1. Ask a student to draw on the board a girl looking puzzled by the side of a lake.

2. In a speech bubble, coming from her mouth, write:

“I wonder what I’ll do if he doesn’t come to see me by this strange lake tonight.”

3. Tell the students the aim of the exercise is to transform the sentence completely. To do this they may take out either one word or two words together, but each time they must replace them with a phrase of three words. When the first student suggests a deletion and addition, rub out the word or two words, and add in the three words proposed. Ask another student to read the new sentence to see whether it works for him or her and the group. You don’t need to speak at all – if the students can’t make up their minds about a substitution, and if it is wrong, all you have to do is rub out the three words and put back the original one or two. When a student proposes something that is wrong, avoid commenting with your face and body – you can be silent and still very un-neutral.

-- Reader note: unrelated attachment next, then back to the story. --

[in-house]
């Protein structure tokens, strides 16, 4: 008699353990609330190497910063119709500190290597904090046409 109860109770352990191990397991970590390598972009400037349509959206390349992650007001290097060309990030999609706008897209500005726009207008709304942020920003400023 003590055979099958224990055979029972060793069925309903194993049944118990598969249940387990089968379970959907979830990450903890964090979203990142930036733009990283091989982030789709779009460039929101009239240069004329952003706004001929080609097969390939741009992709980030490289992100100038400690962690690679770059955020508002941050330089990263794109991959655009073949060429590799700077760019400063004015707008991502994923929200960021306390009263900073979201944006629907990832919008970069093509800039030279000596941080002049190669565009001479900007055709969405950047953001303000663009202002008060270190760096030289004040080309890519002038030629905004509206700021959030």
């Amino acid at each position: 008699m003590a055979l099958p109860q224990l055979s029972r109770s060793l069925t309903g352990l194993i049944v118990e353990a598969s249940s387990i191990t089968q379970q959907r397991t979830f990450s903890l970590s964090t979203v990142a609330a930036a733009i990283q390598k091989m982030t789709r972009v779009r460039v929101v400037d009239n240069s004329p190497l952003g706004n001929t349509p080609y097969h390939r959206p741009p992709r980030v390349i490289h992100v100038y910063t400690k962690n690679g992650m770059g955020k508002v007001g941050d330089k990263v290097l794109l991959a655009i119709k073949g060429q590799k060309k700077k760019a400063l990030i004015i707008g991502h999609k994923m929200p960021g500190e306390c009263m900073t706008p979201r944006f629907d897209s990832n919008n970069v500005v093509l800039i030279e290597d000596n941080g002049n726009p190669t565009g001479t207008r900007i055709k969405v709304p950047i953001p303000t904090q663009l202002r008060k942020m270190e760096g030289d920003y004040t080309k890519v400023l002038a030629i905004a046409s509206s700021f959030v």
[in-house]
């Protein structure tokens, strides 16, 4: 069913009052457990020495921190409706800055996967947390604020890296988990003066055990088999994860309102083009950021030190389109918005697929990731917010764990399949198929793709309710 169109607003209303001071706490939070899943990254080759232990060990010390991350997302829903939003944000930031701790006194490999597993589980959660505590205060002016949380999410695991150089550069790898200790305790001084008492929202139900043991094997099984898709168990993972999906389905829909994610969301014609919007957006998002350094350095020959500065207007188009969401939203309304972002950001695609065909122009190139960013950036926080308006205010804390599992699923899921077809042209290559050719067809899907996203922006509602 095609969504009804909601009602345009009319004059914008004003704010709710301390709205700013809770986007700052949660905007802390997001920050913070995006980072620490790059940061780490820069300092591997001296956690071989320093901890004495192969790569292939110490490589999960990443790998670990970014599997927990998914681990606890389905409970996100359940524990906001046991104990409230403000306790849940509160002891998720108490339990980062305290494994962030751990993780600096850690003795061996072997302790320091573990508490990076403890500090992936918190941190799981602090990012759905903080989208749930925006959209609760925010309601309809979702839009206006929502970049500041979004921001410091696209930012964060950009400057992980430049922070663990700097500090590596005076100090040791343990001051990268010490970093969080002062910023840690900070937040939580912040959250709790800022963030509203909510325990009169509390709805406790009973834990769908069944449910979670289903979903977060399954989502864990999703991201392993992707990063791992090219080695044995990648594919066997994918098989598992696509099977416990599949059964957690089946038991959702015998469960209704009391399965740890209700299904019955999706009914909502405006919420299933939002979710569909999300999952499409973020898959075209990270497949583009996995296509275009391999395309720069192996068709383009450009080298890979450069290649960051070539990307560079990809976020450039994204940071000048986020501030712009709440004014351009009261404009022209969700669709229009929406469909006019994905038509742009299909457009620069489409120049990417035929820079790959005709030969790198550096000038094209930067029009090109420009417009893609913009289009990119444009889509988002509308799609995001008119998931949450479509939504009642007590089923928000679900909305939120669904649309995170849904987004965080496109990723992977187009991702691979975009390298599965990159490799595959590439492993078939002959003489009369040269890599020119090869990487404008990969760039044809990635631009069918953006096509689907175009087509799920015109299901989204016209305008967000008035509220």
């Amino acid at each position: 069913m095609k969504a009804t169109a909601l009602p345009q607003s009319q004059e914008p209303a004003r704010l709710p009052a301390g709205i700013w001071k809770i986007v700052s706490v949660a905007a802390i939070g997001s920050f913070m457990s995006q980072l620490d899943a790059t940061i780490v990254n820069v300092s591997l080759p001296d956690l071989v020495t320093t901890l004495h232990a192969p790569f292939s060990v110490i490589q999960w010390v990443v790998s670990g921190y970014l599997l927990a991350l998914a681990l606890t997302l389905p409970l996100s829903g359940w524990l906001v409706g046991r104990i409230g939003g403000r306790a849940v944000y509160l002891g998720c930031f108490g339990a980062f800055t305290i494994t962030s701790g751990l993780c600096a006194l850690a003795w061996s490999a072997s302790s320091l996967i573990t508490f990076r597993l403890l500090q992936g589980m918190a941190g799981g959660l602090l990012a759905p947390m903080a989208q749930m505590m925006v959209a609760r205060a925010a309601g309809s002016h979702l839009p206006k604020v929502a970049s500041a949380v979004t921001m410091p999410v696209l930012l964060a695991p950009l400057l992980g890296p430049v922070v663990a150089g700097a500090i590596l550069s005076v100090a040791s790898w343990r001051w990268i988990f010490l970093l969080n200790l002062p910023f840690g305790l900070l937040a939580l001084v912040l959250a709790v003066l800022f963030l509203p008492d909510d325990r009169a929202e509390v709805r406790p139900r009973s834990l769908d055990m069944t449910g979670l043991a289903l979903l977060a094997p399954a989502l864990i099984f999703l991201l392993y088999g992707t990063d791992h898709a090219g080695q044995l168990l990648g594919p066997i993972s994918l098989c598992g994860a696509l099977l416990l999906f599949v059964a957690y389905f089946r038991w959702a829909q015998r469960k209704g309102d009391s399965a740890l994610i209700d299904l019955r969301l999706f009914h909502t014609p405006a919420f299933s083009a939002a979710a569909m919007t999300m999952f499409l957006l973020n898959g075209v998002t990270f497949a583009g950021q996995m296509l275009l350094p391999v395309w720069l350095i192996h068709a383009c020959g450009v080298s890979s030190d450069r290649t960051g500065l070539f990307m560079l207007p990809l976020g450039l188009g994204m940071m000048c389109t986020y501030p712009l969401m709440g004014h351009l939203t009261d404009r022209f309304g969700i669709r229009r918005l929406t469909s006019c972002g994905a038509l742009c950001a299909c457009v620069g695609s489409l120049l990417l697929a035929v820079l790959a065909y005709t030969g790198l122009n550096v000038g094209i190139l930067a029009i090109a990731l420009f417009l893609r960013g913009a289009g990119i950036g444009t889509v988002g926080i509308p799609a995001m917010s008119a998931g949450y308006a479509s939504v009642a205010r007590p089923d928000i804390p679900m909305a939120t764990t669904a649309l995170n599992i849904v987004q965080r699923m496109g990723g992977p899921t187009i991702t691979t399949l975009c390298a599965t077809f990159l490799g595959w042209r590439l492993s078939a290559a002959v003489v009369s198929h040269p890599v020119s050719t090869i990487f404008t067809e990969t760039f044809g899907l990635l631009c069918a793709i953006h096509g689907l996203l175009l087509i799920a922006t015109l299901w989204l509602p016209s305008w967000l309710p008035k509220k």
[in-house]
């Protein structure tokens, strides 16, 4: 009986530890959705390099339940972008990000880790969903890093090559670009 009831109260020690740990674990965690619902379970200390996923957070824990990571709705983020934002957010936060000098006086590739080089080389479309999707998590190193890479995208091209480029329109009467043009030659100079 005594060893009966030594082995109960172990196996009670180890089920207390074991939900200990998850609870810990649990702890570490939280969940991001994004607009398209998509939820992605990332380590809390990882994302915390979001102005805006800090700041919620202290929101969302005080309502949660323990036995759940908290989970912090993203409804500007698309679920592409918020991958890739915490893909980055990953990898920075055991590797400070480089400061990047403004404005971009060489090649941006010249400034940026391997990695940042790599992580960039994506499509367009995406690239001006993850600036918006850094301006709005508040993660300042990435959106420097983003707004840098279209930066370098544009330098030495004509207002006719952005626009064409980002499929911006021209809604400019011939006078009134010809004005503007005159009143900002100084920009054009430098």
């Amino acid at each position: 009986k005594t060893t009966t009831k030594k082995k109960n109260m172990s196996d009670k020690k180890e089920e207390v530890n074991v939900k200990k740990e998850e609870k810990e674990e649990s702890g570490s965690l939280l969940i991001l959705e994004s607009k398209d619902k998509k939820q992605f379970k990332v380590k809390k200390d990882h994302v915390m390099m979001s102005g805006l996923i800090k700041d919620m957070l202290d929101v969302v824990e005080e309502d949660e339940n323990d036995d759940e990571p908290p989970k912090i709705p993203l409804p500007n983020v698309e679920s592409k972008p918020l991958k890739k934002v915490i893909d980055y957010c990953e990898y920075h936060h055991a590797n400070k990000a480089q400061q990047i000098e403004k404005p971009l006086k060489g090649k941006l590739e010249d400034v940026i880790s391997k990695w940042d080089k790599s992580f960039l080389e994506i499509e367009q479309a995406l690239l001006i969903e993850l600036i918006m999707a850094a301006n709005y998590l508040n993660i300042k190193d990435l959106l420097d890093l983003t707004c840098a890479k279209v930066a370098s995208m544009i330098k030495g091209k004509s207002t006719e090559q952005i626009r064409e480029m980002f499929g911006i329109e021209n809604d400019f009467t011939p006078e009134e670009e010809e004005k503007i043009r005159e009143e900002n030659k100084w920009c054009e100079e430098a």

These, by far, are not only games, which can be used in the lesson; we just wanted to show a few that proved quite effective and may be used in English lessons.

Beside games we can also use the role-play as an activity, which is dramatization of a real life situation in which the students assume roles. It presents the students with a problem, but instead of reaching a group consensus in solving it, the students act out their solution. The format of a role-play allows students to use the target structures naturally, without much thinking over which ending to put where. Correctly chosen role-playing scenes expose students to the types of situations they are most likely to encounter inside and outside of the classroom. They are such situations that help to improve students’ self-confidence and ability to communicate effectively. It is an excellent technique for communicative practice of structures sensitive to social factors. The general procedure is first to hand out the problem to the students and answer questions. Next, introduce and explain the vocabulary and structures necessary for the task. In the following session, divide students into groups, in which they discuss and practice how they are going to do the role-play. During this step the teacher allows students to communicate freely and does not interrupt for correction. However, the teacher should take notes on grammatical, cultural, and phonological errors for subsequent treatment.